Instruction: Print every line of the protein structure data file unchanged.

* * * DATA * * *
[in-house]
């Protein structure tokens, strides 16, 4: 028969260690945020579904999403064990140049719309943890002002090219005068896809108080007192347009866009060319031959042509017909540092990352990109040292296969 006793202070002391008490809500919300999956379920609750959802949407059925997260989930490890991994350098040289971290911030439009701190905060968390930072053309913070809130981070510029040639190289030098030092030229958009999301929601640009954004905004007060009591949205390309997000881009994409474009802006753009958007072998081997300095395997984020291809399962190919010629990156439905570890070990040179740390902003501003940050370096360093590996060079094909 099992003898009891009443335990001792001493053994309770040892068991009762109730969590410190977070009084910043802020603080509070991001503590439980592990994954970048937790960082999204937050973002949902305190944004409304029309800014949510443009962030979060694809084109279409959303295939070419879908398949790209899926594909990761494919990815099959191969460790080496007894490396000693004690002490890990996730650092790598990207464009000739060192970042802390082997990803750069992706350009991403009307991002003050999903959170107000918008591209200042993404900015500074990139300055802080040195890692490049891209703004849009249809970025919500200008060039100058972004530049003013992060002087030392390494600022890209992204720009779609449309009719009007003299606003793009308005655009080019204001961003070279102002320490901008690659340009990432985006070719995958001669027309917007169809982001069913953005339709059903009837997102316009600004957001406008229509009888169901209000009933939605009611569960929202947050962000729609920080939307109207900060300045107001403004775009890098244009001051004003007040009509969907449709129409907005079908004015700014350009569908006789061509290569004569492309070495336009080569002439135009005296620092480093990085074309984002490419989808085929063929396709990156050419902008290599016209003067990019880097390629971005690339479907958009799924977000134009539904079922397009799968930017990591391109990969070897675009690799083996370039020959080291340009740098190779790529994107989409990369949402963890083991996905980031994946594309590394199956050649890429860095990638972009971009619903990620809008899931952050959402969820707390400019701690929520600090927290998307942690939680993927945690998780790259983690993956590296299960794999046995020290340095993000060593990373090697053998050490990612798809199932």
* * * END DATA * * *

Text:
[in-house]
């Protein structure tokens, strides 16, 4: 028969260690945020579904999403064990140049719309943890002002090219005068896809108080007192347009866009060319031959042509017909540092990352990109040292296969 006793202070002391008490809500919300999956379920609750959802949407059925997260989930490890991994350098040289971290911030439009701190905060968390930072053309913070809130981070510029040639190289030098030092030229958009999301929601640009954004905004007060009591949205390309997000881009994409474009802006753009958007072998081997300095395997984020291809399962190919010629990156439905570890070990040179740390902003501003940050370096360093590996060079094909 099992003898009891009443335990001792001493053994309770040892068991009762109730969590410190977070009084910043802020603080509070991001503590439980592990994954970048937790960082999204937050973002949902305190944004409304029309800014949510443009962030979060694809084109279409959303295939070419879908398949790209899926594909990761494919990815099959191969460790080496007894490396000693004690002490890990996730650092790598990207464009000739060192970042802390082997990803750069992706350009991403009307991002003050999903959170107000918008591209200042993404900015500074990139300055802080040195890692490049891209703004849009249809970025919500200008060039100058972004530049003013992060002087030392390494600022890209992204720009779609449309009719009007003299606003793009308005655009080019204001961003070279102002320490901008690659340009990432985006070719995958001669027309917007169809982001069913953005339709059903009837997102316009600004957001406008229509009888169901209000009933939605009611569960929202947050962000729609920080939307109207900060300045107001403004775009890098244009001051004003007040009509969907449709129409907005079908004015700014350009569908006789061509290569004569492309070495336009080569002439135009005296620092480093990085074309984002490419989808085929063929396709990156050419902008290599016209003067990019880097390629971005690339479907958009799924977000134009539904079922397009799968930017990591391109990969070897675009690799083996370039020959080291340009740098190779790529994107989409990369949402963890083991996905980031994946594309590394199956050649890429860095990638972009971009619903990620809008899931952050959402969820707390400019701690929520600090927290998307942690939680993927945690998780790259983690993956590296299960794999046995020290340095993000060593990373090697053998050490990612798809199932």